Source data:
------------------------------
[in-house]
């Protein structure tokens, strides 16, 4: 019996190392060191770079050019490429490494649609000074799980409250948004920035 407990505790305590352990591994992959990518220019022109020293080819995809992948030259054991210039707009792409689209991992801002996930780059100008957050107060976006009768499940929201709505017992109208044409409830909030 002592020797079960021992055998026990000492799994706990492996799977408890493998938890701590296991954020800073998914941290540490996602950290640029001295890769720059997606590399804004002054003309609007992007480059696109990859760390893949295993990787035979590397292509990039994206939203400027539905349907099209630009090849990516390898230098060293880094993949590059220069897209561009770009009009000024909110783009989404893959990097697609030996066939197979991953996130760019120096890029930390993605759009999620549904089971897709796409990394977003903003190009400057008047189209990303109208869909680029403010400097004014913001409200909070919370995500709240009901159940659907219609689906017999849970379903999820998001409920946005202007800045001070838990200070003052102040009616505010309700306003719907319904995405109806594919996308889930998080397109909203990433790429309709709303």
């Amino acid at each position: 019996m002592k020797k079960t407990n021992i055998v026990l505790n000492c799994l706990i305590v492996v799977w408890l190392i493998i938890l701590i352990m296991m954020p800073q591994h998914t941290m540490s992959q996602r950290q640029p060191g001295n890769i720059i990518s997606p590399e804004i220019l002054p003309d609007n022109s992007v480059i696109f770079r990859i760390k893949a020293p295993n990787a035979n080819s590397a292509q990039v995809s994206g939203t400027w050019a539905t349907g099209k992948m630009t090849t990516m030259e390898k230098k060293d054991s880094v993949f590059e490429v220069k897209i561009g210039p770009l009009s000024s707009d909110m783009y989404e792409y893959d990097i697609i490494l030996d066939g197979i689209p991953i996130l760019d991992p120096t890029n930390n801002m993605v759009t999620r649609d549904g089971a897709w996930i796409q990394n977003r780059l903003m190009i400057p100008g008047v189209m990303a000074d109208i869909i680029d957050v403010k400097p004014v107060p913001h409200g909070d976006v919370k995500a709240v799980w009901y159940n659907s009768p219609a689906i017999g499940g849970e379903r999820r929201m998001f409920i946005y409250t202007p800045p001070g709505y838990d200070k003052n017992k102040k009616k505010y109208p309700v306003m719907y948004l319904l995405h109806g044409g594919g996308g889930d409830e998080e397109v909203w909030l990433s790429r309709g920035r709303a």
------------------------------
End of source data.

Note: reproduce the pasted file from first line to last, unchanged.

[in-house]
């Protein structure tokens, strides 16, 4: 019996190392060191770079050019490429490494649609000074799980409250948004920035 407990505790305590352990591994992959990518220019022109020293080819995809992948030259054991210039707009792409689209991992801002996930780059100008957050107060976006009768499940929201709505017992109208044409409830909030 002592020797079960021992055998026990000492799994706990492996799977408890493998938890701590296991954020800073998914941290540490996602950290640029001295890769720059997606590399804004002054003309609007992007480059696109990859760390893949295993990787035979590397292509990039994206939203400027539905349907099209630009090849990516390898230098060293880094993949590059220069897209561009770009009009000024909110783009989404893959990097697609030996066939197979991953996130760019120096890029930390993605759009999620549904089971897709796409990394977003903003190009400057008047189209990303109208869909680029403010400097004014913001409200909070919370995500709240009901159940659907219609689906017999849970379903999820998001409920946005202007800045001070838990200070003052102040009616505010309700306003719907319904995405109806594919996308889930998080397109909203990433790429309709709303």
């Amino acid at each position: 019996m002592k020797k079960t407990n021992i055998v026990l505790n000492c799994l706990i305590v492996v799977w408890l190392i493998i938890l701590i352990m296991m954020p800073q591994h998914t941290m540490s992959q996602r950290q640029p060191g001295n890769i720059i990518s997606p590399e804004i220019l002054p003309d609007n022109s992007v480059i696109f770079r990859i760390k893949a020293p295993n990787a035979n080819s590397a292509q990039v995809s994206g939203t400027w050019a539905t349907g099209k992948m630009t090849t990516m030259e390898k230098k060293d054991s880094v993949f590059e490429v220069k897209i561009g210039p770009l009009s000024s707009d909110m783009y989404e792409y893959d990097i697609i490494l030996d066939g197979i689209p991953i996130l760019d991992p120096t890029n930390n801002m993605v759009t999620r649609d549904g089971a897709w996930i796409q990394n977003r780059l903003m190009i400057p100008g008047v189209m990303a000074d109208i869909i680029d957050v403010k400097p004014v107060p913001h409200g909070d976006v919370k995500a709240v799980w009901y159940n659907s009768p219609a689906i017999g499940g849970e379903r999820r929201m998001f409920i946005y409250t202007p800045p001070g709505y838990d200070k003052n017992k102040k009616k505010y109208p309700v306003m719907y948004l319904l995405h109806g044409g594919g996308g889930d409830e998080e397109v909203w909030l990433s790429r309709g920035r709303a």